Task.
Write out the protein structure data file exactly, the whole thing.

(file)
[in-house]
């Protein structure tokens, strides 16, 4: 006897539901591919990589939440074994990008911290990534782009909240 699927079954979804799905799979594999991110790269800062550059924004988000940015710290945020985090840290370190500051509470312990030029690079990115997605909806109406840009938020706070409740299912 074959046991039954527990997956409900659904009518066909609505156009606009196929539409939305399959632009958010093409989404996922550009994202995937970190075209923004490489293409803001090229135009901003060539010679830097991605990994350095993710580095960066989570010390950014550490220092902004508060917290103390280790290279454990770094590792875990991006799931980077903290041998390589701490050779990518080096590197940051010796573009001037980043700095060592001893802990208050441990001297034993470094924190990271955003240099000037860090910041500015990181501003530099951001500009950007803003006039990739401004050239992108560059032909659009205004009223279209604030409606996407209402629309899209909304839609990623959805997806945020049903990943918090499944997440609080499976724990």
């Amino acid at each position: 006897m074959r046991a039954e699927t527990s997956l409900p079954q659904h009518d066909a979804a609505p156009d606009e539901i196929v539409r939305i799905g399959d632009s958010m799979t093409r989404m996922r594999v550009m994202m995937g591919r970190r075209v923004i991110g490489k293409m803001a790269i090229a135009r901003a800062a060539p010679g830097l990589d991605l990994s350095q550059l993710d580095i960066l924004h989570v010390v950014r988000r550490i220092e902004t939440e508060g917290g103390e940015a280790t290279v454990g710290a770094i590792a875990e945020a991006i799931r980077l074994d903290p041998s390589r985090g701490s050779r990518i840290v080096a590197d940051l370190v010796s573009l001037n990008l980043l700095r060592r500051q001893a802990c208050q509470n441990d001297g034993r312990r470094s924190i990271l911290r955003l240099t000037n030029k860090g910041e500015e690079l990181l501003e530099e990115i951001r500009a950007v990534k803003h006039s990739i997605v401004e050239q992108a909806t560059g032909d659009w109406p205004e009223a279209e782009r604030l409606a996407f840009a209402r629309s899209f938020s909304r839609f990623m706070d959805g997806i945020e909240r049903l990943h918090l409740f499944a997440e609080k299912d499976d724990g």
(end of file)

[in-house]
């Protein structure tokens, strides 16, 4: 006897539901591919990589939440074994990008911290990534782009909240 699927079954979804799905799979594999991110790269800062550059924004988000940015710290945020985090840290370190500051509470312990030029690079990115997605909806109406840009938020706070409740299912 074959046991039954527990997956409900659904009518066909609505156009606009196929539409939305399959632009958010093409989404996922550009994202995937970190075209923004490489293409803001090229135009901003060539010679830097991605990994350095993710580095960066989570010390950014550490220092902004508060917290103390280790290279454990770094590792875990991006799931980077903290041998390589701490050779990518080096590197940051010796573009001037980043700095060592001893802990208050441990001297034993470094924190990271955003240099000037860090910041500015990181501003530099951001500009950007803003006039990739401004050239992108560059032909659009205004009223279209604030409606996407209402629309899209909304839609990623959805997806945020049903990943918090499944997440609080499976724990």
């Amino acid at each position: 006897m074959r046991a039954e699927t527990s997956l409900p079954q659904h009518d066909a979804a609505p156009d606009e539901i196929v539409r939305i799905g399959d632009s958010m799979t093409r989404m996922r594999v550009m994202m995937g591919r970190r075209v923004i991110g490489k293409m803001a790269i090229a135009r901003a800062a060539p010679g830097l990589d991605l990994s350095q550059l993710d580095i960066l924004h989570v010390v950014r988000r550490i220092e902004t939440e508060g917290g103390e940015a280790t290279v454990g710290a770094i590792a875990e945020a991006i799931r980077l074994d903290p041998s390589r985090g701490s050779r990518i840290v080096a590197d940051l370190v010796s573009l001037n990008l980043l700095r060592r500051q001893a802990c208050q509470n441990d001297g034993r312990r470094s924190i990271l911290r955003l240099t000037n030029k860090g910041e500015e690079l990181l501003e530099e990115i951001r500009a950007v990534k803003h006039s990739i997605v401004e050239q992108a909806t560059g032909d659009w109406p205004e009223a279209e782009r604030l409606a996407f840009a209402r629309s899209f938020s909304r839609f990623m706070d959805g997806i945020e909240r049903l990943h918090l409740f499944a997440e609080k299912d499976d724990g």